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SMAD. An Organ of Student Opinion. 1932. Volume 3. Number 3.

Literary Society

page 8

Literary Society.

On Tuesday, April 26th, the Literary Society was entertained by Mr. J. R. Elliott's amusing paper on the highly controversial theme of "Detective Fiction." This popular subject brought a large audience to listen to Mr. Elliott's eloquent defence of a foully slandered branch of literature, which, he said, had committed the unpardonable sin of being popular. So spurned was it by the intellectuals that many who wished to enjoy this harmless recreation and yet retain their rank above the Philistines were forced to read shamefully by stealth, and when caught, were as guilty as if they had been "found playing marbles on Lambton Quay."

Mr Elliott set out to prove that detective fiction was "not a modern mushroom but a pedigree plant," and to this end read examples from the classics where the "punishment was made to fit the crime." Apparently he often relieves the tedium of Latin proses with the adventures of Sherlock Holmes and Father Brown, hence his fine enthusiasm for this, the truest form of story-telling. What, he asks, would the Saga writers have thought of Mr. "Forsyte? Who cares what happens to Tom in the "Mill on the Floss," so long as it happens quickly?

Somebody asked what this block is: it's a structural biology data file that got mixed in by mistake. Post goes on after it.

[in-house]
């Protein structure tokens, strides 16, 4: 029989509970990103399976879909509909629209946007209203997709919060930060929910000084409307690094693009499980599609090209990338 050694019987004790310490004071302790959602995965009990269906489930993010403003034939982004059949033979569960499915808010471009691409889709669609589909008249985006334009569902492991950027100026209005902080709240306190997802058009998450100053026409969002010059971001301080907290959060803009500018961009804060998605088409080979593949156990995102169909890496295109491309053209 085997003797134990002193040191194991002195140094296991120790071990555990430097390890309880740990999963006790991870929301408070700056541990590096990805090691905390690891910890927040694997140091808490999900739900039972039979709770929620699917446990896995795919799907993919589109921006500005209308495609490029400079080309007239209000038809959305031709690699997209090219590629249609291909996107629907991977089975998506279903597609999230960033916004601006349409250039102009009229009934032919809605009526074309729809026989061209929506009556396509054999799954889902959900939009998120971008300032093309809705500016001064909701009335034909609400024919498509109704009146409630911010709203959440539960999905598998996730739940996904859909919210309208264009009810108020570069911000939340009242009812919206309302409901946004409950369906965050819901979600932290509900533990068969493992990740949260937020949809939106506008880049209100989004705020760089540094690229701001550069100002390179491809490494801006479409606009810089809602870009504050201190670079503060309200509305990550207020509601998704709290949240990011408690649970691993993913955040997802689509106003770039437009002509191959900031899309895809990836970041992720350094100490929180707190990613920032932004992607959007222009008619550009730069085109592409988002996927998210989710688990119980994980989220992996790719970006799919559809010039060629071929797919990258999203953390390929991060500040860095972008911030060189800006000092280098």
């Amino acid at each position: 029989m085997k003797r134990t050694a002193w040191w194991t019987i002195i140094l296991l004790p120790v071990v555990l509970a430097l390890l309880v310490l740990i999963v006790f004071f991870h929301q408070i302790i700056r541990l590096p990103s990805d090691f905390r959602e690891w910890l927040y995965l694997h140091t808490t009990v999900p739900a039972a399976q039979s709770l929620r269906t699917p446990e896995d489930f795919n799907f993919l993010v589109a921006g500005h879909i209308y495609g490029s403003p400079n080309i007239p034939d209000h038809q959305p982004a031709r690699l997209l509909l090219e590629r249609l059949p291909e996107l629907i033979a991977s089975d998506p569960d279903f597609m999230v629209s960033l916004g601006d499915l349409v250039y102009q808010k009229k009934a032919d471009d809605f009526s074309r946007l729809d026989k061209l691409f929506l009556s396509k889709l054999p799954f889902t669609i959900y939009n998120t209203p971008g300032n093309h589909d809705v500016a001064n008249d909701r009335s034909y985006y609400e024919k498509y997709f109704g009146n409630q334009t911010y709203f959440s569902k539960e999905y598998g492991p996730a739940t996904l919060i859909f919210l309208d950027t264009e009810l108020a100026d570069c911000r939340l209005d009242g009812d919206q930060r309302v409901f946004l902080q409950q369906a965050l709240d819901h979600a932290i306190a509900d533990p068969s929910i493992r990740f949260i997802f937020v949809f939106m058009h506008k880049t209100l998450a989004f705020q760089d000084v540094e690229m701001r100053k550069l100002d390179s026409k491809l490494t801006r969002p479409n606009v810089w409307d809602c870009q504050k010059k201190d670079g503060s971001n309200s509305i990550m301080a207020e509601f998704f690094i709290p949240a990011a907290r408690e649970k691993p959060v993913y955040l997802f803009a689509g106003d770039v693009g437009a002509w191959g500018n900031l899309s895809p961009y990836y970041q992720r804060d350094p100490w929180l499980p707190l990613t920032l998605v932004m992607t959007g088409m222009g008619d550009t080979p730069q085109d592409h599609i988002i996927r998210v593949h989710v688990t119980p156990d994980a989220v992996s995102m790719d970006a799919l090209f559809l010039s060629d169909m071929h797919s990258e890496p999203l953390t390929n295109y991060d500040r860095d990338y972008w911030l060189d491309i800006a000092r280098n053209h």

For detective novels fulfil the first essential of a novel—they tell a story. They provide us by proxy, with experiences which never would occur in fact, satisfy our love of the chase, and supply adventure in its most attractive form. Besides this emotional appeal there is the in is textual one. They add to the age-old blood and thunder a problem to solve; one character at least, must be clever enough to contort with ourselves; there are usually two clever characters—the criminal and the detective.

Report can give no impression of the charm of this paper—the most witty and amusing the Society has ever listened to. Its only fault was that it was read so quickly that many points were lost while one was chuckling over the last. The feast of good things was too good—there was no pause for audience-reaction.

Our Chairman enlightened the discussion which followed by attacking, with his customary energy, the whole tribe of detective writers. be illustrated his remarks with the sad story of how he was led, one wet afternoon, to part with six shillings for "It Walks by Night." Poor Mr. Reardon is still lamenting.

Our next meeting will be on Tuesday, May 31st, when Mr. C. G. Watson will speak on "Anti-Religious Poetry." Christian Union and others invited.